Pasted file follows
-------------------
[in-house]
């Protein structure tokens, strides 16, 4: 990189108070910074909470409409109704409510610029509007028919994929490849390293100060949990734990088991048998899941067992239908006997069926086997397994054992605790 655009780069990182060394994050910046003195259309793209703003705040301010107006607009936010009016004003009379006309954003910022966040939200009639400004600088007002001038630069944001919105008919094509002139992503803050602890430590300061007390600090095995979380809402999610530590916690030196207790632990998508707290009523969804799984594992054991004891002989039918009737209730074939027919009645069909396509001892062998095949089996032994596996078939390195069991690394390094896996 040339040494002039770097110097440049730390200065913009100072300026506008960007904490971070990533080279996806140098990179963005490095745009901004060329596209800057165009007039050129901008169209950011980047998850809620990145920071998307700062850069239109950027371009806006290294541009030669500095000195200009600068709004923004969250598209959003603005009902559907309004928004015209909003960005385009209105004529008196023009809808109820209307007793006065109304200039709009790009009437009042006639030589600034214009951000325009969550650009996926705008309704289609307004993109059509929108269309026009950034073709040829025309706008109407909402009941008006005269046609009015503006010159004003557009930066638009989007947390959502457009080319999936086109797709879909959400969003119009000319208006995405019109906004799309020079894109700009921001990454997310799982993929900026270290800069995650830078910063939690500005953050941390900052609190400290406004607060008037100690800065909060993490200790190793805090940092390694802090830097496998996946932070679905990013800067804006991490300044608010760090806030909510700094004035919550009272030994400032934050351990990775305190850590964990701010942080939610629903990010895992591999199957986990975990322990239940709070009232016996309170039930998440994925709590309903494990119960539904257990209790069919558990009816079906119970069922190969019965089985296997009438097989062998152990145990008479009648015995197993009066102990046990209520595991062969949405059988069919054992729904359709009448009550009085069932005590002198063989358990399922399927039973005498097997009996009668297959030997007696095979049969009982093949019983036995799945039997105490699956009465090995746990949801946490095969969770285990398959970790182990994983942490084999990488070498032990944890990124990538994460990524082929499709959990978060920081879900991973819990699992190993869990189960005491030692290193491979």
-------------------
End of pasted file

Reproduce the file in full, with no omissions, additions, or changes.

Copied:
[in-house]
């Protein structure tokens, strides 16, 4: 990189108070910074909470409409109704409510610029509007028919994929490849390293100060949990734990088991048998899941067992239908006997069926086997397994054992605790 655009780069990182060394994050910046003195259309793209703003705040301010107006607009936010009016004003009379006309954003910022966040939200009639400004600088007002001038630069944001919105008919094509002139992503803050602890430590300061007390600090095995979380809402999610530590916690030196207790632990998508707290009523969804799984594992054991004891002989039918009737209730074939027919009645069909396509001892062998095949089996032994596996078939390195069991690394390094896996 040339040494002039770097110097440049730390200065913009100072300026506008960007904490971070990533080279996806140098990179963005490095745009901004060329596209800057165009007039050129901008169209950011980047998850809620990145920071998307700062850069239109950027371009806006290294541009030669500095000195200009600068709004923004969250598209959003603005009902559907309004928004015209909003960005385009209105004529008196023009809808109820209307007793006065109304200039709009790009009437009042006639030589600034214009951000325009969550650009996926705008309704289609307004993109059509929108269309026009950034073709040829025309706008109407909402009941008006005269046609009015503006010159004003557009930066638009989007947390959502457009080319999936086109797709879909959400969003119009000319208006995405019109906004799309020079894109700009921001990454997310799982993929900026270290800069995650830078910063939690500005953050941390900052609190400290406004607060008037100690800065909060993490200790190793805090940092390694802090830097496998996946932070679905990013800067804006991490300044608010760090806030909510700094004035919550009272030994400032934050351990990775305190850590964990701010942080939610629903990010895992591999199957986990975990322990239940709070009232016996309170039930998440994925709590309903494990119960539904257990209790069919558990009816079906119970069922190969019965089985296997009438097989062998152990145990008479009648015995197993009066102990046990209520595991062969949405059988069919054992729904359709009448009550009085069932005590002198063989358990399922399927039973005498097997009996009668297959030997007696095979049969009982093949019983036995799945039997105490699956009465090995746990949801946490095969969770285990398959970790182990994983942490084999990488070498032990944890990124990538994460990524082929499709959990978060920081879900991973819990699992190993869990189960005491030692290193491979």